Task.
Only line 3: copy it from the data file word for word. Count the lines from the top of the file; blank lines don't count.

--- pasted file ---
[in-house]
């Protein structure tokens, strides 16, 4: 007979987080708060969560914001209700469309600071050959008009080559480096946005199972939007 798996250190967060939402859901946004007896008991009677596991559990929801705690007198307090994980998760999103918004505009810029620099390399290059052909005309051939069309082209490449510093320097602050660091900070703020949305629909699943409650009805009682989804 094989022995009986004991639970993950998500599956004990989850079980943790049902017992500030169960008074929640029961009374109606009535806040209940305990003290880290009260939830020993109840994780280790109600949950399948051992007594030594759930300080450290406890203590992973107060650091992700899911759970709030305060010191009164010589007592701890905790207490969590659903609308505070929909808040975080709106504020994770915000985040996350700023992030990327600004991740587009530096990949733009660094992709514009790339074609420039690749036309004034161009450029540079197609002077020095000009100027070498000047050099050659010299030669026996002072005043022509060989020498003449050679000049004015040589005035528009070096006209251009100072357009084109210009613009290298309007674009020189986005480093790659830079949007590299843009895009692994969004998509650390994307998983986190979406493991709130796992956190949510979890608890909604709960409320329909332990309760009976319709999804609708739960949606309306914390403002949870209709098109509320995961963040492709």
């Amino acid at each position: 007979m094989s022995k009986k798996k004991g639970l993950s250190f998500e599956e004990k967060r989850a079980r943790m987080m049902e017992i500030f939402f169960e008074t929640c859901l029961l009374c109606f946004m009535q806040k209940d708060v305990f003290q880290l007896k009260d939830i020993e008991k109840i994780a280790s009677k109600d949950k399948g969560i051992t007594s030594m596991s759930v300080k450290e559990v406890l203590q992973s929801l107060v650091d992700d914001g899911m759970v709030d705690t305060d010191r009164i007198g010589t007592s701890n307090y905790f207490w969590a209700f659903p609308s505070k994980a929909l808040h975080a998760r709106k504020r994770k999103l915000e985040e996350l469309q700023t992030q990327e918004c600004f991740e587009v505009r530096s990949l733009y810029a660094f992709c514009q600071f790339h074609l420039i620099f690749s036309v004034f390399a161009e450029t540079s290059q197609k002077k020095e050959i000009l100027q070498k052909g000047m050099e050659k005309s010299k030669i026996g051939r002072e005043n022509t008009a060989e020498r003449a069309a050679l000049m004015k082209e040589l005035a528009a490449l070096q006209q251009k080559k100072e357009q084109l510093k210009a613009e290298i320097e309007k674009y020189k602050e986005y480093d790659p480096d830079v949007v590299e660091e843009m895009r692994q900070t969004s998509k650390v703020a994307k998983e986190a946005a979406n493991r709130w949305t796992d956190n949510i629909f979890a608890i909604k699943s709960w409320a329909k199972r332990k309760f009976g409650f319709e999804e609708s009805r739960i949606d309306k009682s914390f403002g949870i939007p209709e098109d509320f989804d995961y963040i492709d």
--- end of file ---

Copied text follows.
């Amino acid at each position: 007979m094989s022995k009986k798996k004991g639970l993950s250190f998500e599956e004990k967060r989850a079980r943790m987080m049902e017992i500030f939402f169960e008074t929640c859901l029961l009374c109606f946004m009535q806040k209940d708060v305990f003290q880290l007896k009260d939830i020993e008991k109840i994780a280790s009677k109600d949950k399948g969560i051992t007594s030594m596991s759930v300080k450290e559990v406890l203590q992973s929801l107060v650091d992700d914001g899911m759970v709030d705690t305060d010191r009164i007198g010589t007592s701890n307090y905790f207490w969590a209700f659903p609308s505070k994980a929909l808040h975080a998760r709106k504020r994770k999103l915000e985040e996350l469309q700023t992030q990327e918004c600004f991740e587009v505009r530096s990949l733009y810029a660094f992709c514009q600071f790339h074609l420039i620099f690749s036309v004034f390399a161009e450029t540079s290059q197609k002077k020095e050959i000009l100027q070498k052909g000047m050099e050659k005309s010299k030669i026996g051939r002072e005043n022509t008009a060989e020498r003449a069309a050679l000049m004015k082209e040589l005035a528009a490449l070096q006209q251009k080559k100072e357009q084109l510093k210009a613009e290298i320097e309007k674009y020189k602050e986005y480093d790659p480096d830079v949007v590299e660091e843009m895009r692994q900070t969004s998509k650390v703020a994307k998983e986190a946005a979406n493991r709130w949305t796992d956190n949510i629909f979890a608890i909604k699943s709960w409320a329909k199972r332990k309760f009976g409650f319709e999804e609708s009805r739960i949606d309306k009682s914390f403002g949870i939007p209709e098109d509320f989804d995961y963040i492709d």